It is 10 o’clock at night and I am about to start making Cabbage Salad. Mrs. A Phelan contributed the recipe to the 1906 Berlin Cook Book. Why this recipe and why so late in the day? Well a friend requested a cabbage recipe as she is rolling in cabbage at the moment. Why this late? Today marks the beginning of my sixth month living with my house in disarray. It was back on April 4 that a burst water valve set my home on a course of tear out and rebuilding that is still in progress. This tearing down and rebuilding was happening on a larger scale in Berlin Ontario in 1906. Factories and homes and churches were all changing rapidly.
I decided to cut this recipe in half to make it more manageable for me. One of the first issues is determining if the recipe refers to an Imperial gallon or an American gallon. Canadians used recipes originating here at home but also ones coming from the United States, Great Britain and other countries too — in this area a recipe could come from Germany. A gallon is between 16 and 19 cups depending on which form of measurement is used. I opted to chop 9 cups of cabbage and 1 cup of onions. I added 1 1/2 tablespoons of dry ground mustard, 1/2 tablespoons ground ginger, 1/2 tablespoon of ground cloves and 1/2 tablespoon cayenne pepper. Finally I added 4 1/2 cups of vinegar to a pot and mixed in the other ingredients. I left it to simmer for the suggested 20 minutes. I sampled it while warm and left the rest to cool in much the way Mrs. Phelan would in 1906. Unfortunately I only have a tiny fridge at the moment as my main fridge was left unplugged for days after it was moved from one room to another. I only discovered this last night because it is blocked in by all sorts of furniture.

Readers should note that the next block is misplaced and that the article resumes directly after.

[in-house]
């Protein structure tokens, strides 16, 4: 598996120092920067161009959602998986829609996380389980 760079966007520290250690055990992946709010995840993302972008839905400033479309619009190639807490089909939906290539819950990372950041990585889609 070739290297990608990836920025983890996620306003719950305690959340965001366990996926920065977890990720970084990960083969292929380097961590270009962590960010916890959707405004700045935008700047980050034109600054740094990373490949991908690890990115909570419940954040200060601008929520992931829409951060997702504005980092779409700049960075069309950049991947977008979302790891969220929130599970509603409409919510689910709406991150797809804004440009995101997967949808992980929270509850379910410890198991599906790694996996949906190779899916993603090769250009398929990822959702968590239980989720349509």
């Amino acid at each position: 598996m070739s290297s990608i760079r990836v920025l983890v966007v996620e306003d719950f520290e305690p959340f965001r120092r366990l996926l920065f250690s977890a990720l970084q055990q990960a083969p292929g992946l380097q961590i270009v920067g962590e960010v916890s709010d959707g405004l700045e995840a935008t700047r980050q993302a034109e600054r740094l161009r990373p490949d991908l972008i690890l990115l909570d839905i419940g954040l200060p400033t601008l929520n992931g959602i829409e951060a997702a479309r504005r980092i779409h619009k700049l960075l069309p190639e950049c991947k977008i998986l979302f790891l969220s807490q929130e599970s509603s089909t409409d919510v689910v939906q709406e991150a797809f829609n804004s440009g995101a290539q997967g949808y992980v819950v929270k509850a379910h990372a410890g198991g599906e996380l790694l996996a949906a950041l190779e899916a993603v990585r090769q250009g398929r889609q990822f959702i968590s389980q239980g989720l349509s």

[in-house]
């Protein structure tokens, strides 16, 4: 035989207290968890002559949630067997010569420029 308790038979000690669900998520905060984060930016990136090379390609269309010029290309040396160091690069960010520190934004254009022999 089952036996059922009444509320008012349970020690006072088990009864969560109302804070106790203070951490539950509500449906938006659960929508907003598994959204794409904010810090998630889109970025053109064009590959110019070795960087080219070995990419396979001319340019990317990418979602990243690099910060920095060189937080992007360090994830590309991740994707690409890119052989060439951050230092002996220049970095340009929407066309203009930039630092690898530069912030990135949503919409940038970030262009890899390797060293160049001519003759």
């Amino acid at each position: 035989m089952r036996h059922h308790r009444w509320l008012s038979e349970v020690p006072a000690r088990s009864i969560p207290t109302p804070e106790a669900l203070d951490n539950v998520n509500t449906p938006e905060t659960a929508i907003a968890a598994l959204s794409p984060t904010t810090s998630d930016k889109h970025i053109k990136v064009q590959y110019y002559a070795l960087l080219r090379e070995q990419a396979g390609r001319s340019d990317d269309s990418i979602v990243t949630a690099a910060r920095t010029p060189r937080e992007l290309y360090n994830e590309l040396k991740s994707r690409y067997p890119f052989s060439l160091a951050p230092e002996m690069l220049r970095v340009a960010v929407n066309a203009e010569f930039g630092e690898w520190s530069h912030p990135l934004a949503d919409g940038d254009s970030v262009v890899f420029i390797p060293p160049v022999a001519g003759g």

Mrs. A. Phelan is a mystery woman. I haven’t found her yet.
The cabbage salad is a sort of vinegar based coleslaw and yet because it is cooked it has a different texture. It also uses some different spice combinations. It is possible I misinterpreted the recipe and it is just the spices and vinegar that are heated and then cooled and poured over the raw cabbage and onion. However, this sort of cooked cabbage wasn’t unfamiliar at the time. I haven’t seen it called a salad before but there is a hot potato salad and a hot bean salad common in German Mennonite culture here in Waterloo Region. I’m not a fan of raw onions so cooking them and the cabbage makes this much more pleasant. Some people will find the vinegar strong and might want to add a tiny bit of sugar. This recipe is a good base for modern experimentation but I do suggest trying the original 1906 version first. This is a salad with a kick.
1 gallon cabbage finely chopped, 1 pint onions, 3 tablespoons fine mustard, 1 tablespoon ginger, 1 tablespoon cloves, 1 tablespoon cayenne pepper, 1/2 gallon of vinegar. Mix well and boil 20 minutes.